Performance in Intel IOMeter: Average Access Time
Now let’s discuss the average read and write access time, taking two extreme cases of the Database pattern (which will be discussed later on) under a constant load of 1 request. Click here for Intel IOMeter Random Data Access Table.
The results are presented as a diagram, and we can compare these measurements to the numbers we got with the help of our own utility (see above):
It would be silly to expect an exact coincidence of the results, since our utility works with 1-sector-long data blocks while IOMeter uses 8KB blocks. Still, the order of the results is very similar, only the four single-platter models in the middle of the diagram exchanged their seats. That’s a good beginning for an early version of our benchmark, don’t you agree?
Now that we’ve ascertained the similarity between the two different measurements of the access time, we can spend some time analyzing the results. As we said above, all Deskstar 7K250 models can be divided into three groups by the access time parameter, according to the number of the data platters. The single-platter models confirm their own specifications by having the worst access time. The three-platter Vancouver 2 also joins this group – we learned in one of our previous reviews that it was the slowest in seek operations among all the Deskstar 180GXP family. Unlike in the previous generations, the three-platter models are the fastest in the Vancouver 3 series, but only due to having some tracks cut down, as we learned above. Overall, we can assume that the average seek time didn’t change since the first Vancouver.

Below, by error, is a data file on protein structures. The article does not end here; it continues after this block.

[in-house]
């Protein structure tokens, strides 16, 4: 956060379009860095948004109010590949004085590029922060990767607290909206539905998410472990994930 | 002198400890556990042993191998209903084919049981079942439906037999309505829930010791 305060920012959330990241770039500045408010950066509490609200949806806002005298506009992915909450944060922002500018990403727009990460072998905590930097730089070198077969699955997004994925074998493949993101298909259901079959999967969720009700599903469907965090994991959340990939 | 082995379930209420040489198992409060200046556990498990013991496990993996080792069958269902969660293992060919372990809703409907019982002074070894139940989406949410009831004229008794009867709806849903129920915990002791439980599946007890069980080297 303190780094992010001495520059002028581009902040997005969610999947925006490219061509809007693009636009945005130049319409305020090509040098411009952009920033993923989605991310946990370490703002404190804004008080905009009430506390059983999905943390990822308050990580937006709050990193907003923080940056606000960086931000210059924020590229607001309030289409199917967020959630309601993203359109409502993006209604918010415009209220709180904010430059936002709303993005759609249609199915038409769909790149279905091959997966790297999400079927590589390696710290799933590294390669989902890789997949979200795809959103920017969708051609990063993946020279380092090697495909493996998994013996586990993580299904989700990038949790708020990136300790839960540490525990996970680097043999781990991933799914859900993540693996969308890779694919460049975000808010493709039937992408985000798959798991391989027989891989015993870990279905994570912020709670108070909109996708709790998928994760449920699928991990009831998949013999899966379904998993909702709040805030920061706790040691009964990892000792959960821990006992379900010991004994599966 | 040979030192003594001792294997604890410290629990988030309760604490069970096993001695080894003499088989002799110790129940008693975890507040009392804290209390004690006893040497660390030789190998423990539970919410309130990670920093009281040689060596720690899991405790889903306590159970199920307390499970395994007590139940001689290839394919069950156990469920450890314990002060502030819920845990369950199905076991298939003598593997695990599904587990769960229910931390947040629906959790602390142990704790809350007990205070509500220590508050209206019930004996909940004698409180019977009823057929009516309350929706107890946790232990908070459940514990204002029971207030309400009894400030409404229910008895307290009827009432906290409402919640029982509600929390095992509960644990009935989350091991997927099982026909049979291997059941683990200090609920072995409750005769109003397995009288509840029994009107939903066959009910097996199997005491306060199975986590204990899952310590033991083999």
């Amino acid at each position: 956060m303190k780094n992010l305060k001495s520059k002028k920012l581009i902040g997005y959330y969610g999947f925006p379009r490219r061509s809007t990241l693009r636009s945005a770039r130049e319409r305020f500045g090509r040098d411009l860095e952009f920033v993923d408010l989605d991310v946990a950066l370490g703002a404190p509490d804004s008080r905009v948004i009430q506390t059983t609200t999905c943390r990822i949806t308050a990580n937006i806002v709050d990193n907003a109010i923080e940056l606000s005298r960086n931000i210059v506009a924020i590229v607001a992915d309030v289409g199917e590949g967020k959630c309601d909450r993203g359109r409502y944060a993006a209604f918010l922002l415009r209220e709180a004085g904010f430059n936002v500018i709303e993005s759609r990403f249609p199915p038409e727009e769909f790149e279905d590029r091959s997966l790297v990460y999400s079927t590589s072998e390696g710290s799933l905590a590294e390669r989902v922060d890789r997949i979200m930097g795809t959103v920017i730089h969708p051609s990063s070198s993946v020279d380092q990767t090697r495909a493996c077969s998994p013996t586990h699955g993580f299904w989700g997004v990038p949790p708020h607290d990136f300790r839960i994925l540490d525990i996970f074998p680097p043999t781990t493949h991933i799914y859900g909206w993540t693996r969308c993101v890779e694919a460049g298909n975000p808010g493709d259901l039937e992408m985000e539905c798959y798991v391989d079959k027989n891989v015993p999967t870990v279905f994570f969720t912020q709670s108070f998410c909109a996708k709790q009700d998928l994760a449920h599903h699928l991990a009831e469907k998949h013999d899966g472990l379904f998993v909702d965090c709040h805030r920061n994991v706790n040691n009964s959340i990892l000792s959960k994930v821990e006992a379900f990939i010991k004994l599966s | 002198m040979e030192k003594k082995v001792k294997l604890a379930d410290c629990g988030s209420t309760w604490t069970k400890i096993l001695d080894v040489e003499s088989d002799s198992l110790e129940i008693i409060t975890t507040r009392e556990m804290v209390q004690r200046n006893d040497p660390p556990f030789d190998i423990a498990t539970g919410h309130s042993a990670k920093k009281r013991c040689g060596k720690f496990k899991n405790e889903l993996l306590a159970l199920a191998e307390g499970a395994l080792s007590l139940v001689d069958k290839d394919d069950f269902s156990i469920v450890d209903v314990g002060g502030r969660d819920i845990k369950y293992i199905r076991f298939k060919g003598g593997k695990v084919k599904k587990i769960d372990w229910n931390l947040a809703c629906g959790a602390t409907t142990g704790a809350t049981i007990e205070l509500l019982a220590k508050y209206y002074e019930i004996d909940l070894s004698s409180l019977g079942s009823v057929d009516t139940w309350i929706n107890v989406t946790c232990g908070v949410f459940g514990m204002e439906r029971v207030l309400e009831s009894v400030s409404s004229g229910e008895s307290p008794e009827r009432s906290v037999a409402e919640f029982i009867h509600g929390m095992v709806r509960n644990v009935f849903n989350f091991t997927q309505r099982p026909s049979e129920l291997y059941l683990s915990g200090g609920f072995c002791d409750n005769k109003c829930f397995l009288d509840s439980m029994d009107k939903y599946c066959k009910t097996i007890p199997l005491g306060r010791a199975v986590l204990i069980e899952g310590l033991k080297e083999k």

Here we can also see the confirmation of the theory that the number of servo sectors affects the data access speed. At least, the Deskstar 180GXP, which has the lowest ratio of the amount of servo sectors to the number of tracks, is just a little bit better than the single-platter 7K250 models with a seek time slowed down by 0.3 milliseconds.
The performance when writing data to random addresses depends on the average seek time, but also on the number of requests the firmware can store in the buffer and on the efficient sorting of the requests. Again, we can divide the devices into single-, dual- and three-platter groups, with only one result falling out of the order. Well, we can’t actually give an explanation to the behavior of the 250GB SATA model.
The ratio of the average response time at read operations to that at write operations yields the efficiency of the lazy write implementation:
So, we see that the deferred write algorithm has been modernized in the Vancouver 3, just like the read look-ahead. But this is only true for the senior models on two or more platters.
The HDS722525VLAT80 model broke the record set by a Western Digital long ago. The two-platter models showed stable and high results, but the single-platter ones couldn’t even surpass the previous generations, which took their places right in the middle of the diagram. Here’s Hitachi’s policy to you – senior models have the best, and junior models are left on their own.
By the way, the Serial ATA versions are always slower than their ATA analogs. Is this a tradeoff for the reduced speed of the electronics (the Vancouver 3 has no native support of the Serial ATA interface and has to use a translator chip)? The SATA model of the highest capacity is especially slow at writing, which makes us suspect that it just has raw, experimental firmware.